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Debby has now weakened from a tropical storm to a tropical depression, but it's still bringing flash floods and the threat of tornadoes to Florida cities, including Tampa, Orlando and Jacksonville. Debby first formed in the Gulf of Mexico last weekend. Jessica Palombo of Florida Public Radio has more.
(SOUNDBITE OF RAIN)
JESSICA PALOMBO, BYLINE: Days of steady rain have left standing water over interstate highways here in the Florida Panhandle.
(SOUNDBITE OF PHONE RINGING)
UNIDENTIFIED MAN: Wakulla County Sheriffs' office, how can I help you?
PALOMBO: On Tuesday, Florida Governor Rick Scott visited coastal Wakulla County, which has received more than two feet of rain this week.
GOVERNOR RICK SCOTT: We've had a lot of flooding, as you know, in our rivers here, and there's been the surge close to the gulf, so we've had a lot of issues.
PALOMBO: One waterlogged road goes through a town called Panacea, where Susan Pafford waits tables at Coastal Restaurant. On Monday night, when she got done with her shift, the road home had disappeared beneath a quick-moving current of water. But she just kept pushing through it.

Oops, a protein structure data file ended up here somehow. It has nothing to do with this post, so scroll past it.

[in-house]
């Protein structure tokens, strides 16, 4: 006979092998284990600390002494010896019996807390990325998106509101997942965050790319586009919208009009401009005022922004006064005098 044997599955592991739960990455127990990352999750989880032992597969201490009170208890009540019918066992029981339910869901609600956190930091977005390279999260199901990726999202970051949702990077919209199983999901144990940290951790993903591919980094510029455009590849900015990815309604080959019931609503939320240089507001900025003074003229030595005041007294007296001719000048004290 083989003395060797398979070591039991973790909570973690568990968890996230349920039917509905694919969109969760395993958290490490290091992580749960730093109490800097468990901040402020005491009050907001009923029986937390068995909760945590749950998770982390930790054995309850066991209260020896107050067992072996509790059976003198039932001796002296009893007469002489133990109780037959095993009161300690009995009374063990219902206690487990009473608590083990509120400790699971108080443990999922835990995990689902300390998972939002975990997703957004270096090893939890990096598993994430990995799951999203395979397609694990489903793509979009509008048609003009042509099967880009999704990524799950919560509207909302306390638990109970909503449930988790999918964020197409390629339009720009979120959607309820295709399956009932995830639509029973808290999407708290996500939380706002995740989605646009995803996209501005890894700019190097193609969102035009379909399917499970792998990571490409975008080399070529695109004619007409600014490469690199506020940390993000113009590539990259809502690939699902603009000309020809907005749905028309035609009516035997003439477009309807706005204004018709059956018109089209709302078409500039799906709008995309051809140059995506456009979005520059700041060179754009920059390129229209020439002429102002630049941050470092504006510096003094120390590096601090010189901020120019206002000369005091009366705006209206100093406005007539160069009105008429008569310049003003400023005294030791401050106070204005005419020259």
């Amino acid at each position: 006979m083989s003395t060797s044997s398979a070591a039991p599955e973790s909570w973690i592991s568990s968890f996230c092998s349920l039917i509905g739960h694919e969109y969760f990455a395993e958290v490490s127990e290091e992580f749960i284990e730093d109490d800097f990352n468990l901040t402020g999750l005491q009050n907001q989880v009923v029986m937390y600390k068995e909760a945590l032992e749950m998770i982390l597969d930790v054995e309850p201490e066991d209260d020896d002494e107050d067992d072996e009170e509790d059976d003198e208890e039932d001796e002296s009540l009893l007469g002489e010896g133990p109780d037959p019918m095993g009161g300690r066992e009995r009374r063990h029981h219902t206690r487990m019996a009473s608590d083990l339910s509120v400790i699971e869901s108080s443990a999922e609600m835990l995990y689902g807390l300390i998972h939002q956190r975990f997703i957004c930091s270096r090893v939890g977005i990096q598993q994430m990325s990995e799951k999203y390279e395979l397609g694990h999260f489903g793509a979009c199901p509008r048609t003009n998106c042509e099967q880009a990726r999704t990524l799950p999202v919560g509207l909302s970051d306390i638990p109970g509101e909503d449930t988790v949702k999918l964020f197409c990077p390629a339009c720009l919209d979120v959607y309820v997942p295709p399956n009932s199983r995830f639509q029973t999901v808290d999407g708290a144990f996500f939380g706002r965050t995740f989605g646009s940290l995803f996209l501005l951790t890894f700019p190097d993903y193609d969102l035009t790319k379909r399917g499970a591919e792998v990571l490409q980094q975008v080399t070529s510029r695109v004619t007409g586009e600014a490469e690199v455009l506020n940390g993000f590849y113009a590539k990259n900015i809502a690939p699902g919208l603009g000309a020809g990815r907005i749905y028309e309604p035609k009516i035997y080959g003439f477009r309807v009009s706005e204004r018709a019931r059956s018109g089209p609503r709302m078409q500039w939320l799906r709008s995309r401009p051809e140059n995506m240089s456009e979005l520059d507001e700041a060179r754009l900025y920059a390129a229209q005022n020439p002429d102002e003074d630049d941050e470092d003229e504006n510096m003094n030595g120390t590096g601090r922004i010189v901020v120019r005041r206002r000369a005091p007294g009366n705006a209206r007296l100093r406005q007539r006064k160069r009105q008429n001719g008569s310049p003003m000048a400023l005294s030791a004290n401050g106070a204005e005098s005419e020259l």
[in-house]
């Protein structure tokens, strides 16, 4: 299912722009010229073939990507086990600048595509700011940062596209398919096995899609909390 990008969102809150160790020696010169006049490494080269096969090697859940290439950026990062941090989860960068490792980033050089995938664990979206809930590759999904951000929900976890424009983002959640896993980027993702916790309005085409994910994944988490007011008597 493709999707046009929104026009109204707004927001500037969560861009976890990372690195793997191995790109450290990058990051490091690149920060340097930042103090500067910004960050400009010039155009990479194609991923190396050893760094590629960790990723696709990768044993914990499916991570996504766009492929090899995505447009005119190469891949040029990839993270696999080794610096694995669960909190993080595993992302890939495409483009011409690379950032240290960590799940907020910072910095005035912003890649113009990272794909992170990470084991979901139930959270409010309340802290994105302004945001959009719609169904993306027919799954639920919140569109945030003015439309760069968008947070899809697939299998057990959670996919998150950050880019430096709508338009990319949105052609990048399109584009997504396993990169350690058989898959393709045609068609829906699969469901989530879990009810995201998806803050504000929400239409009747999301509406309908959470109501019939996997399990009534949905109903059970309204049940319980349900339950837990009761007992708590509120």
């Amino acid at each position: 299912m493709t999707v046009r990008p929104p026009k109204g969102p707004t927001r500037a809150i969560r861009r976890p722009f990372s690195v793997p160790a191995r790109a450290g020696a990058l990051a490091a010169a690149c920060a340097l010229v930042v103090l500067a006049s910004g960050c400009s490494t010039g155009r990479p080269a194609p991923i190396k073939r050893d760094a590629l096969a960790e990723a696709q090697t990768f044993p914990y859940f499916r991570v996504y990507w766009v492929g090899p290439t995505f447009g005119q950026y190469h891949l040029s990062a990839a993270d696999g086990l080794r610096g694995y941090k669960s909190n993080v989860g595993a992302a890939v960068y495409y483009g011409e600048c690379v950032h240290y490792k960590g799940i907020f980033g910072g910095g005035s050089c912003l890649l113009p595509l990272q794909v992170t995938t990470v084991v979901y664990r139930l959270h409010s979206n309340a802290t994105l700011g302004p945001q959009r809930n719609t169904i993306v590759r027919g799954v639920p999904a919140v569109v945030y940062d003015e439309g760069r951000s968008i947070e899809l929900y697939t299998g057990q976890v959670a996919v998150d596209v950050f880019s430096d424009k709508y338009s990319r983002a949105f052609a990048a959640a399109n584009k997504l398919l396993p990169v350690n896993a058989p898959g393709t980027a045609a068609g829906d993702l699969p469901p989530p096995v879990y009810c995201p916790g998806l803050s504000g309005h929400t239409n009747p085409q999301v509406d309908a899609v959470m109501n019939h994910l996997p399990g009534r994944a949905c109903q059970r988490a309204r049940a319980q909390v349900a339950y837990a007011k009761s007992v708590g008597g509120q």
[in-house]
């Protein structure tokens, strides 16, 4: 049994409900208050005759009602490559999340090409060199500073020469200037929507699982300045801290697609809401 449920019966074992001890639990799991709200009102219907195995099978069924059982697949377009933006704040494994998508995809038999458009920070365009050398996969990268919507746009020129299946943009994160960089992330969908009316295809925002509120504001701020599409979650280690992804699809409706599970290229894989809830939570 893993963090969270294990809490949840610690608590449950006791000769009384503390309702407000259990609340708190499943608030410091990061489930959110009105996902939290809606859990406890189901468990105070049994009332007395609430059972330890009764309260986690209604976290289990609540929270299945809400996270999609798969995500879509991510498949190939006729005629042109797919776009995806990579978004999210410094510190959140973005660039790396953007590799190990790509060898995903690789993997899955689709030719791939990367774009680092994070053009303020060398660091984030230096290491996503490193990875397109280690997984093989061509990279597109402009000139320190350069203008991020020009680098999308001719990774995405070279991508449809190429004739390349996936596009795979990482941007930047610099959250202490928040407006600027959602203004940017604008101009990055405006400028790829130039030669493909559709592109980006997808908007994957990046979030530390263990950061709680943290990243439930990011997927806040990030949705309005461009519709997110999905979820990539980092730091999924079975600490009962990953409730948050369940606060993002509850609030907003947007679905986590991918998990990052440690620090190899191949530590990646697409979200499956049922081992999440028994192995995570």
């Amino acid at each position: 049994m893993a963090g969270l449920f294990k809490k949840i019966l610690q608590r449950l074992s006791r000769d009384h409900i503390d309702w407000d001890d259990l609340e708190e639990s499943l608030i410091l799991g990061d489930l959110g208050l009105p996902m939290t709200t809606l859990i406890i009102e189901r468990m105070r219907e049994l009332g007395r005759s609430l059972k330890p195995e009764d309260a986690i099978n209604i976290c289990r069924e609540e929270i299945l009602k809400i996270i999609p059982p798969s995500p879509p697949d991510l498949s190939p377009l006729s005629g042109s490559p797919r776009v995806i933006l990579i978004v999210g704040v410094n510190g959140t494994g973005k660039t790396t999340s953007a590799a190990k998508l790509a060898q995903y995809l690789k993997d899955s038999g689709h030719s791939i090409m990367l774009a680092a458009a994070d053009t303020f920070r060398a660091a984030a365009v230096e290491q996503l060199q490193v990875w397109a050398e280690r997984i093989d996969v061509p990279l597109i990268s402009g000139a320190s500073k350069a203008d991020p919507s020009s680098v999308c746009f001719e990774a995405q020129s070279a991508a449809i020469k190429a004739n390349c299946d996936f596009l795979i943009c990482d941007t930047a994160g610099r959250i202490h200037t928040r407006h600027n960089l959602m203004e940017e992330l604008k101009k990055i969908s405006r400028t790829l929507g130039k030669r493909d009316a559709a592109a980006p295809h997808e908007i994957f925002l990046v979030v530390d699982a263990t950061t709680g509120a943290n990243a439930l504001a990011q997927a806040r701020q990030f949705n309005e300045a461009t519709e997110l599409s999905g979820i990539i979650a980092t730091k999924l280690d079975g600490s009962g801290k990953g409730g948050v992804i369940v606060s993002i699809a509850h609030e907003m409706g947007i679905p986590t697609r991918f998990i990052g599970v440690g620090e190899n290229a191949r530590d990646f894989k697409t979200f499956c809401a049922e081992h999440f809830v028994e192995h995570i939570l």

SUSAN PAFFORD: Yes ma'am, so we go really, really slow and keep going, yeah, keep going right through the middle of it. I drive a Ford F-150 pickup truck, thank goodness.
PALOMBO: But state meteorologist Michelle Palmer insists flooded roadways can kill drivers.
MICHELLE PALMER: We encourage everyone, if you see a flooded roadway to turn around. And we know that saying, Turn around, don't drown, that's fact. I mean, you don't know if that roadway underneath the flooded water is washed out.
PALOMBO: Most of the rain has moved out of the Panhandle and forecasters project Debby will hang around on land at least until tomorrow, when she's expected to make her exit into the Atlantic Ocean near Daytona Beach. But Florida Emergency Management director Bryan Koon says Debby will continue being a threat even after she leaves the state.
BRYAN KOON: The smaller rivers are going to be cresting over the next couple of days. Those are going to be flowing into the larger rivers, so we're going to have some river flooding issues for the next week or two.
PALOMBO: With rain saturating the ground, sinkholes have popped up across the state, some dangerously close to houses. And many bridges and roadways remain closed as residents watch river levels rise.
For NPR News, I'm Jessica Palombo in Tallahassee. Transcript provided by NPR, Copyright National Public Radio.